I think this bit of anecdotal gaming evidence made a bad impression on me. Everything about World of Darkness seemed to be adversarial towards a game that I liked, and I was getting the feeling that I was being looked down on by a segment of the gaming community for not being "hip." It was weird, since the gaming community was where I went to not give a damn about being hip.
None of that has anything to do with the games, the settings, or whether they were good. There was a weird zeitgeist and I probably read too much into it, but because of that early exposure to World of Darkness, I was never overly keen to jump into any version of the setting over the years.
Upon returning to regular gaming after years away, I eventually started frequenting the FLGS that I most often visit now. There was a regular World of Darkness semi-LARP that went on once a month or so, usually involving more than one version of the new World of Darkness settings. Because I knew several of the people participating, it felt a lot less like something "the cool kids" were doing and more something I was kind of starting to be interested in.
That said, the game was invitation only, and I didn't want to be a boor and ask about joining. Eventually it dissolved.
Because the last year has been tricky for me, personal time wise, I ended up bringing my Dark Heresy game to a sad close after only two sessions. One of my players graciously volunteered to run a game on the night when I had been running, and she offered to run Werewolf the Forsaken.
I was unable to join the first few sessions, but I have been there for the last three, and it has given me an excuse to finally dive into more than the periphery of the new World of Darkness games. I have to admit, it's something I wouldn't mind running myself, someday. The new information is daunting, but from what I understand, far less so than the metaplot of the Old World of Darkness.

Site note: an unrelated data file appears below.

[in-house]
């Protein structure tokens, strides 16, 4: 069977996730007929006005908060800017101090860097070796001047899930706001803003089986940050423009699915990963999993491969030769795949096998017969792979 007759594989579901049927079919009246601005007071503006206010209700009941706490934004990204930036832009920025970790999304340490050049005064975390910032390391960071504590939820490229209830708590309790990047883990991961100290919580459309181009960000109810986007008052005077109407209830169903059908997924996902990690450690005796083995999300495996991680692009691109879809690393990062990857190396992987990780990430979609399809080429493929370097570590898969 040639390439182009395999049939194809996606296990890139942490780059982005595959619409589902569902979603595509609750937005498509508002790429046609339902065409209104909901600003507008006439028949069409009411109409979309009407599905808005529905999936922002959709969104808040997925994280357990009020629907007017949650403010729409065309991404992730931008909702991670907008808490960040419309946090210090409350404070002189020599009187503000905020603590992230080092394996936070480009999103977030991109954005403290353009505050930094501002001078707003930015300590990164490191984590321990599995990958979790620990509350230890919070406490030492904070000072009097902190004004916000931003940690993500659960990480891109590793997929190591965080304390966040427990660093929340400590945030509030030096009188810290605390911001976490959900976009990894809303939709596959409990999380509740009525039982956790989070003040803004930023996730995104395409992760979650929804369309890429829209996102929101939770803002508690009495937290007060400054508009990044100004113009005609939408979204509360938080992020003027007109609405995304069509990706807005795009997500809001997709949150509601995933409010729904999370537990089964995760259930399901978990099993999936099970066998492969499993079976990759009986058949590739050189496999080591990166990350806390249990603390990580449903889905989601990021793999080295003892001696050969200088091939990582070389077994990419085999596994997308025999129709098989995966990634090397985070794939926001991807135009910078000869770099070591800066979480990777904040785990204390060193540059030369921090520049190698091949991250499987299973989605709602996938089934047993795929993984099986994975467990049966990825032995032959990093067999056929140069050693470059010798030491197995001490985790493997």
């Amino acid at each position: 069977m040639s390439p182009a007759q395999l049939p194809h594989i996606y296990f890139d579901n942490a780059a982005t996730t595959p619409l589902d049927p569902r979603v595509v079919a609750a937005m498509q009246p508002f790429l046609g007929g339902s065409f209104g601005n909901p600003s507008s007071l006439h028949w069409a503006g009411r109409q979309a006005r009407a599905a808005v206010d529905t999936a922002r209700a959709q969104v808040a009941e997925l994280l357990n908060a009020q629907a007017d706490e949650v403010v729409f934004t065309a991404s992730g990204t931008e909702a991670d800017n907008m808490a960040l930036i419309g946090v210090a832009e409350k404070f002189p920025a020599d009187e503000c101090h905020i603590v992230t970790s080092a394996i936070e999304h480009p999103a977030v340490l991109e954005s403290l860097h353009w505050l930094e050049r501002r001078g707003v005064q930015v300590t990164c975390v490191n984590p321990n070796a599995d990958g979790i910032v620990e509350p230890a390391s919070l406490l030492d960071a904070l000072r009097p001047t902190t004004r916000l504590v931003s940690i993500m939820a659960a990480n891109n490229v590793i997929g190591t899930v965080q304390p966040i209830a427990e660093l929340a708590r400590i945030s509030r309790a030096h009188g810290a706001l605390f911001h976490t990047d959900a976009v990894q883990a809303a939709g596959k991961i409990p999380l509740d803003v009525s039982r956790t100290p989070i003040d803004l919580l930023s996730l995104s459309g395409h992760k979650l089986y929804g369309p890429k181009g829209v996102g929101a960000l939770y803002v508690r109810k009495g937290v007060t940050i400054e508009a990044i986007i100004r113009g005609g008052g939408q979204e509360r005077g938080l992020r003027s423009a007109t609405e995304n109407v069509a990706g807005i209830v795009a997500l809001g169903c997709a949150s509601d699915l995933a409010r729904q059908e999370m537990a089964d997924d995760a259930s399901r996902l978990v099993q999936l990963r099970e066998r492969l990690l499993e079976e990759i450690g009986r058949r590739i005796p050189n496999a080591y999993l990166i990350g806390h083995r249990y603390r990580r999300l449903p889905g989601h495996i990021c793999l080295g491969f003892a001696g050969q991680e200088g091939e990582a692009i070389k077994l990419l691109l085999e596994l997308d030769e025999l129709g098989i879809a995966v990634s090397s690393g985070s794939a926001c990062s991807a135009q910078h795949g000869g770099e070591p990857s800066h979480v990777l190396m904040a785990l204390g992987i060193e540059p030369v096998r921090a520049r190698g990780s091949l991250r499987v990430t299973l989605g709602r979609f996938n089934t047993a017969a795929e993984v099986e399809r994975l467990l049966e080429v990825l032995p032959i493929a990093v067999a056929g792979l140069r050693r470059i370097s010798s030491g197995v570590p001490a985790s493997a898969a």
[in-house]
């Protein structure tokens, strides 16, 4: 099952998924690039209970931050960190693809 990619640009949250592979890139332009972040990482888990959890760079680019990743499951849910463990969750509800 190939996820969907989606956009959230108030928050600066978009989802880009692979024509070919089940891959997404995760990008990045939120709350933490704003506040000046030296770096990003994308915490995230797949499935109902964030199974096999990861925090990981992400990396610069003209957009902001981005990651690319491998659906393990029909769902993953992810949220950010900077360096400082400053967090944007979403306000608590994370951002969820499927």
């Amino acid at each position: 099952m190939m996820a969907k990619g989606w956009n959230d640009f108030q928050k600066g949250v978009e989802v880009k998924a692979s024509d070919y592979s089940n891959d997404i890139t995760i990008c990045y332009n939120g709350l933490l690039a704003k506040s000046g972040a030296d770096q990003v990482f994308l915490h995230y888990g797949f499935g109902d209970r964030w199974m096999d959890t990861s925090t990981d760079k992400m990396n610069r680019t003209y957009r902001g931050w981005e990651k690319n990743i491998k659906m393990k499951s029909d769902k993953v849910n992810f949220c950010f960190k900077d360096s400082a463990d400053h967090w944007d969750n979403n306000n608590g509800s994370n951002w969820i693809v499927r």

The mechanics seem to be pretty simple, in the core book, although it seems like things get a lot more complicated when dealing with spirits or the add on material from some of the splat books for a given setting.
Also, I have to say that while I like having some kind of narrative guide to the feel of the setting, the placement of the fiction in the books almost feels like saturation bombing. I get an initial story, then maybe a few paragraphs here or there to reinforce mechanical descriptions. I'm still suffering a bit from whiplash from the chain multiple stories that I was jumping through between the World of Darkness core book and the Werewolf the Forsaken core book.
I'm having fun, but I am having the same issue I tend to have when I play games set in the modern era, that being, I'm afraid I'm either making a character that is way over the top, or I'm playing somebody that is "just some guy," and isn't really that interesting, because I'm trying not to be over the top.
As per my usual, I went with over the top, and I worry that that it either breaks the horror aspect of the setting or it undermines anyone's trust that the character can be counted on to do something useful in the session. Call it Jar Jar syndrome. Hopefully I'll strike a balance, but I'm still a bit concerned that I haven't do so very well at the moment.
Long story short--enjoying the game and the setting, could use a little less random short stories saturating the text, enjoying the game, wish I could be sure I wasn't being "that guy" when it comes to my portrayal of a distinctive personality type.